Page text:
With the longest river in Peninsula Malaysia flowing through the state, freshwater fish is a staple for many Pahangites, particularly Ikan Patin, the Silver Catfish. The Ikan Patin Masak Tempoyak combines two abundant local products, as tempoyak is a paste made of fermented durian flesh, resulting in a not very spicy but strongly flavoured curry which is eaten with rice.

8. Penang: Char Kuey Teow

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When it comes to Penang, it’s difficult to choose just one famous dish, as travellers are known to flock to the island just for the food. However, on the top of the list is most likely Penang Char Kuey Teow, a delicious and fragrant rice noodle dish, named as one of the country’s Heritage Items. Fried over a fiery heat with a handful of bean sprouts, garlic chives, prawns, egg, and chilli paste (and optional cockles), it is a mouth-watering hawker dish popular with locals and visitors alike.

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9. Perak: Hor Fun

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Ipoh, capital of the second-largest state in Peninsula Malaysia, is famous for several foods, perhaps chiefly its Hor Fun, smooth-as-silk flat rice noodles served in a tasty chicken and prawn broth. It is eaten with a sliced chilli and soya sauce condiment, and often accompanied by a plate of Steamed Chicken with Bean Sprouts.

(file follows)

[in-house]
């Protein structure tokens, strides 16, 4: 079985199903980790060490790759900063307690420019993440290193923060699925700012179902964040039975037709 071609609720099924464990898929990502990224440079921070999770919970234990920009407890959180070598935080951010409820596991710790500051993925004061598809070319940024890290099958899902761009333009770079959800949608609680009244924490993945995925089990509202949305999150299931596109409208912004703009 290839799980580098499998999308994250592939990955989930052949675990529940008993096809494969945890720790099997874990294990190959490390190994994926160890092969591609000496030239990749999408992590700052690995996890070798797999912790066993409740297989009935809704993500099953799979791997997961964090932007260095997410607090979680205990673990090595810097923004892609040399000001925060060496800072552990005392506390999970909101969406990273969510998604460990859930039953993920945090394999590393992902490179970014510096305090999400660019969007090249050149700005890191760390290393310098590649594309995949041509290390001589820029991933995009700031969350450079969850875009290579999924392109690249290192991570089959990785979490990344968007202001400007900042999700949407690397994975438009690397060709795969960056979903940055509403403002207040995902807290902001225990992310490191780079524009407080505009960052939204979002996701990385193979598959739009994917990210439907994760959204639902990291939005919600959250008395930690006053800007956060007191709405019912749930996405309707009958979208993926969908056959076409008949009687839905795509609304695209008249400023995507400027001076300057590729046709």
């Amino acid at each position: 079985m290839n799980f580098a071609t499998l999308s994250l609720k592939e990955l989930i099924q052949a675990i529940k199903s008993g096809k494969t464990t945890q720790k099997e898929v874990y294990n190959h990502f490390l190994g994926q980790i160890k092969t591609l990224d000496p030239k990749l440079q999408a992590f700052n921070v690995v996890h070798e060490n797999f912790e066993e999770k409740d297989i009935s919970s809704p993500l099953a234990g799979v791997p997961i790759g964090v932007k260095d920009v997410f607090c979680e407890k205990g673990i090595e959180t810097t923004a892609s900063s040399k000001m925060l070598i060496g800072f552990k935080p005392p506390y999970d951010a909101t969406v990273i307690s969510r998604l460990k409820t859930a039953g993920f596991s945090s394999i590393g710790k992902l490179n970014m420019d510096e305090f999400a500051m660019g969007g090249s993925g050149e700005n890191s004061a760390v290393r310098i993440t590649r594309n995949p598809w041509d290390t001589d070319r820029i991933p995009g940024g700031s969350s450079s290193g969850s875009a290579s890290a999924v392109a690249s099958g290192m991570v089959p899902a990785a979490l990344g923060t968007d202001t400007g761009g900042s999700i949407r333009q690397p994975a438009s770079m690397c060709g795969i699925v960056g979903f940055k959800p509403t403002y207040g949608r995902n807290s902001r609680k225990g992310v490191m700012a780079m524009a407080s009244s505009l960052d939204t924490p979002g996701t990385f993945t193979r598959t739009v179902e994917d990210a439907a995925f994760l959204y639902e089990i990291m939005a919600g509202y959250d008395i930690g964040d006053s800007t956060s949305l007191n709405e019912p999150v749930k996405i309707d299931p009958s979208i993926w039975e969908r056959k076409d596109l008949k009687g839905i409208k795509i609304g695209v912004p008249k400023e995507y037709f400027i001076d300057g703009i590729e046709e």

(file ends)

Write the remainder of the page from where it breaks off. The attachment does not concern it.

10. Perlis: Ikan Bakar

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Photo credit: the spexyliciousness / Foter.com / CC BY-NC-ND

Ikan Bakar (Grilled Fish) is well-known in this picturesque northernmost state of the Peninsula, also the smallest. Being so close to the border, there are distinct Thai and Kelantanese influences, as the fresh seafood is marinated in strong local flavours and served with spicy chilli sauces.

11. Terengganu: Nasi Dagang

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Photo credit: vernieman / Foter.com / CC BY

With the high Malay population (90%) in this charming East Coast state and its long coastline, it figures that the food will be predominantly ethnic with lots of fish. Nasi Dagang is a reddish glutinous rice which is steamed with ordinary white rice, after which santan (coconut milk) and some spices are stirred in. This results in a rich and fragrant mixture which is served with various fish curries and pickles.

12. Sabah: Seafood

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Photo credit: Colin ZHU / Foter.com / CC BY-SA

Situated on the island of Borneo and bordered by sea on three sides, there is abundant seafood in this most easterly and second-largest state of Malaysia. Restaurants everywhere will display live fish, prawns, crabs, and other catch from the sea and cook it up in any style you choose. At the Kota Kinabalu airport, you can even buy ready-packed freshly frozen seafood to take home with you.

13. Sarawak: Kolo Mee

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From the Land of the Hornbills, the largest state in Malaysia, comes Sarawak Kolo Mee. This signature dish is so good it has even made its way into popular kopitiams in Kuala Lumpur. A bowl of Kolo Mee consists of springy and oily noodles with pork lard, seasoned minced pork, barbecued pork (char siew), and Chinese vegetables such as choy sum, accompanied by shallots and garlic.

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Source: The Expat magazine December 2015




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Olivier Guia

Kartina Sari Ahmad Baktair
We must find and try these dishes